Posted on Wednesday 23 January 2019 by Ulster Business
John Mulgrew gets hands-on with the flagship of watchmaker Tudor’s revamped line-up and examines the lineage of the luxury Swiss brand
While Tudor’s fresh line-up of watches is somewhat of a deviation from its roots, it’s important to understand where the independent Swiss brand sits in the world of horology.
The brand dates back as far as 1926, when it was transferred to Rolex founder Hans Wilsdorf. It’s still lovingly referred to as the Swiss watch stalwart’s sister brand.
From there, following the Second World War, he decided now was the time to expand and give the brand an identity of its own.
The primary difference between the brands back then, was that Rolex watches carried in-house movements, and that Tudor would offer familiar watch styles, such as the Oyster and Submariner, at a more affordable cost, while its big brother would guarantee the technical, aesthetic and functional characteristics, along with distribution and after sales service.
But the brand back then, and the company now, has changed radically. Just a few years ago, it tore up the rulebook on its traditional line – moving away from historically similar watches to Rolex, and a few changes from its classical lines, towards a tight range of watches, bringing in the old and the new.
The core model is the Black Bay. A millimetre larger than the Rolex Submariner, it’s a slightly chunkier affair, without treading into the excessive sizes of some other brand’s modern timepieces. It also offers a new ‘58’ – a smaller 39mm watch, which fits right in as a cheaper alternative to the Submariner, a Black Bay Chronograph and the Pelagos – a larger, more modern affair made out of titanium.
The brand also comes in at a time when Rolex prices have shot up, considerably. Many of the most desirable models in the Rolex line have a waiting list – with second-hand prices outpacing the new book price.
Tudor itself has also embraced this burgeoning demand, releasing its own GMT watch – with so-called ‘Pepsi’ blue and red bezel. Currently, Rolex’s own model – aside from the sizeable price difference – will mean joining a waiting list.
(MORE THAN) A WEEK ON THE WRIST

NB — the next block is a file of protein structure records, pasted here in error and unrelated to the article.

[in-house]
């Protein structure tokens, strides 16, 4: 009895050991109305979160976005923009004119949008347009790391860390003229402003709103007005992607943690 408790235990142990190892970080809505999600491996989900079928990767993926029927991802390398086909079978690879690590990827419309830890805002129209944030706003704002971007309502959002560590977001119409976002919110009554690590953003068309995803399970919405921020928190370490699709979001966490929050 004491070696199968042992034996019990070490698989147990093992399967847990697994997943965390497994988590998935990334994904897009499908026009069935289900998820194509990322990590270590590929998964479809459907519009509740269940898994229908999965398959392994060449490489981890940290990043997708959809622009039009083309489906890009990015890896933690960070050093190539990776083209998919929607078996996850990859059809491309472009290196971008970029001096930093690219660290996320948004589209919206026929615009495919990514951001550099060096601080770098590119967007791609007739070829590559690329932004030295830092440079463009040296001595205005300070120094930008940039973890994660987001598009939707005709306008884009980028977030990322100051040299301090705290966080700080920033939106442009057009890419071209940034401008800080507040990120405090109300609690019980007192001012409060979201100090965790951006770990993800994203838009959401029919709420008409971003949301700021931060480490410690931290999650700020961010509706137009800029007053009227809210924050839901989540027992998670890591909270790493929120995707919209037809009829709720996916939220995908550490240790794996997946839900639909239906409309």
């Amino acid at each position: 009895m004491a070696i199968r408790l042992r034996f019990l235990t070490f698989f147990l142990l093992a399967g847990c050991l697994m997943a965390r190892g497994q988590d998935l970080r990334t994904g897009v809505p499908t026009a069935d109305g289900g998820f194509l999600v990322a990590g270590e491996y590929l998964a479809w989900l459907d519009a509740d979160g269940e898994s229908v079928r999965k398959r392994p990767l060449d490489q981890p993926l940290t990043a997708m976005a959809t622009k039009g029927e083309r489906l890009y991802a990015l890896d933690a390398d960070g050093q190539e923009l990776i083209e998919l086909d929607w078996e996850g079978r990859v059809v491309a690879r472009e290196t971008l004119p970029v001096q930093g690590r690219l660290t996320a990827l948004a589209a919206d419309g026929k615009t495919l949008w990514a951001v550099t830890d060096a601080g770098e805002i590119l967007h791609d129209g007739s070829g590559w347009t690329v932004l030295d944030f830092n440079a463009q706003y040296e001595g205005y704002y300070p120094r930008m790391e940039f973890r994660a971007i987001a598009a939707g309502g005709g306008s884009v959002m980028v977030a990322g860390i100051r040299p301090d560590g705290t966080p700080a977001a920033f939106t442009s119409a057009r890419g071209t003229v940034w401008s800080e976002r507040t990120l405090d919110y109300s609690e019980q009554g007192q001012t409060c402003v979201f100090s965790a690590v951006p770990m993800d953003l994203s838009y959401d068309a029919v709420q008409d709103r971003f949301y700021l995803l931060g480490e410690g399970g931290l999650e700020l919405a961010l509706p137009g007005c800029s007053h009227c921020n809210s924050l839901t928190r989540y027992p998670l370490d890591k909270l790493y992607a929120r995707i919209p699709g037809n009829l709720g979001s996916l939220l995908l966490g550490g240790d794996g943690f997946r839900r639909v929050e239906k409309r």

Tudor Heritage Black Bay
Sitting as Tudor’s poster-boy or flagship in its range, the Black Bay is a dive watch which melds the styling and inspiration of, possibly the most recognisable watch in the world, the Rolex Submariner, with a larger case, while adding patina on the hands and markers.
There’s no crown-guard, ala Rolex. This time, it’s a larger, screw-down, with an etched Tudor rose – formerly the brand’s logo.
Overall, the Black Bay’s case is brushed, including the caseback, with the finish smoothly transitioning into a polish around the sides and crown.
The sapphire crystal glass is slightly domed, sitting around a millimetre off the face off the watch. Around the edge, the bezel is a solid, thick and satisfyingly sold 60-click version, with red triangle and lume dot.
This version is on a steel bracelet, but is also available on a leather or fabric band, along with red dial and blue – the latter without the patina on the markers and hands.
The bracelet is a stand-out characteristic of the piece, certainly in terms of build quality. The three-piece links have a lug width of 22mm, tapering to around 20mm. It’s brushed, but polished and riveted along the side. On the clasp, there’s a double-locking system, with a thoughtful inclusion of the Tudor shield logo into the mechanism, along with three points of micro-adjustment.
This watch, available from jeweller Lunn’s, spent several days on my wrist – from the office, to out-and-about and around the house. It’s a comfortable piece to wear – balanced between a bit more heft than its more expensive sibling, but never straying into the realm of gaudy or garish.
After a few hours, it felt very much like one of my own. I did miss the date, however, but those after additional complications or functionality could look to the chronograph version, or the larger Pelagos.
The Black Bay is a well-balanced piece – easily sitting at the centre of a Venn diagram between casual and formal.
The brand itself is firing everything at the new range, with endorsements from David Beckham and Lady Gaga, aimed at a younger generation with disposable income to spare. While that may not appeal or speak to the horological purists, with the in-house movement, attention to detail, provenance and mixture of the traditional and modern, it’s likely to build a fresh reputation as a ‘watch fan’ timepiece, and for those who have no issue explaining to those admiring the chunk of steel on their wrists, that it isn’t a Rolex.